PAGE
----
The rushing waterfalls have long been recognized as a potential source of power. Daniel Joncairs should be regarded as the first man who utilized the power of Niagara Falls. In 1759, Joncairs built a small canal that channeled water from the Niagara Falls River. The water powered a waterwheel that in turn powered his small sawmill.

In 1805, two brothers by the name of Augustus and Peter Porter purchased the falls from New York’s state government. They expanded on Joncairs’ original canal and built a gristmill and tannery powered by the hydraulic power.

Niagara Falls Hydraulic Power and Manufacturing Company, founded in 1853, initiated the construction of canals for electricity generation. Construction of the canal began in 1860 and was completed one year later. The canal measured 35 feet wide and 8 feet deep; it carried water from the Niagara River to several mills below the Falls.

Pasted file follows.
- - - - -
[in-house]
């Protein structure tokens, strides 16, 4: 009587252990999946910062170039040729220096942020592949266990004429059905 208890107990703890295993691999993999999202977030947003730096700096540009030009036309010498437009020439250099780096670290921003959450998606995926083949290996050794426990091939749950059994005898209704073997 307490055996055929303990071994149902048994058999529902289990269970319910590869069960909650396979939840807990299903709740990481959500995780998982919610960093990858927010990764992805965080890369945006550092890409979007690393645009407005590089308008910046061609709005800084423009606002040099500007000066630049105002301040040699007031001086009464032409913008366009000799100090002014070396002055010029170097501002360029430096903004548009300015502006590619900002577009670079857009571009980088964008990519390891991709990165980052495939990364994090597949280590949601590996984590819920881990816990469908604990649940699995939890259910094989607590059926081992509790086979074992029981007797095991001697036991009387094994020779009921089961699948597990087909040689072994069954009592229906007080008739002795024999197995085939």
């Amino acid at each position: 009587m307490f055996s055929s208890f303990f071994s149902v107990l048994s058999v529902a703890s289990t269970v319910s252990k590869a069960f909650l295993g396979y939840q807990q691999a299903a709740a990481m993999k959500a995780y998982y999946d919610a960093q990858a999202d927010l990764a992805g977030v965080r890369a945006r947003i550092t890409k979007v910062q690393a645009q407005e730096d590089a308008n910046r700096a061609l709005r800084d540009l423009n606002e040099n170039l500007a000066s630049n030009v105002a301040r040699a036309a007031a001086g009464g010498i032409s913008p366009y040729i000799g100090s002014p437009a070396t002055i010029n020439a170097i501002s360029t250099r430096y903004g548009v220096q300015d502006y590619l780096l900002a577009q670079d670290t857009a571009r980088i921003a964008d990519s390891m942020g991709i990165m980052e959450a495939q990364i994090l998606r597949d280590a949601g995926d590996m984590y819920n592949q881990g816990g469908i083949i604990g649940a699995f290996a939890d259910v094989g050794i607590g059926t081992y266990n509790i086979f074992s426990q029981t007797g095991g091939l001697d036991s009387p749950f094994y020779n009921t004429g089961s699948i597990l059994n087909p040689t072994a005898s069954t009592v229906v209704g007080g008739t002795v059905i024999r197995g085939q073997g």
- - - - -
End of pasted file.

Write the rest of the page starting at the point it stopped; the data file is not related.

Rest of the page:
Jacob Schoellkopf (1819-1903) expanded on the preliminary efforts to utilize the hydraulic power. Schoellkopf was a prosperous businessman, owning and investing in several tanneries and mills. He purchased the rights to Niagara Falls Hydraulic canal in 1877 to power his businesses and took over the Niagara Falls Hydraulic Power and Manufacturing Company. Schoellkopf realized the potential of Niagara for generating electricity on a commercial scale and installed, in 1882, a small hydroelectric generation station which provided electricity directly to the nearby town of Niagara Falls, New York. At this point, the generator relied on direct current transmission, so the electricity could only be transmitted a few miles.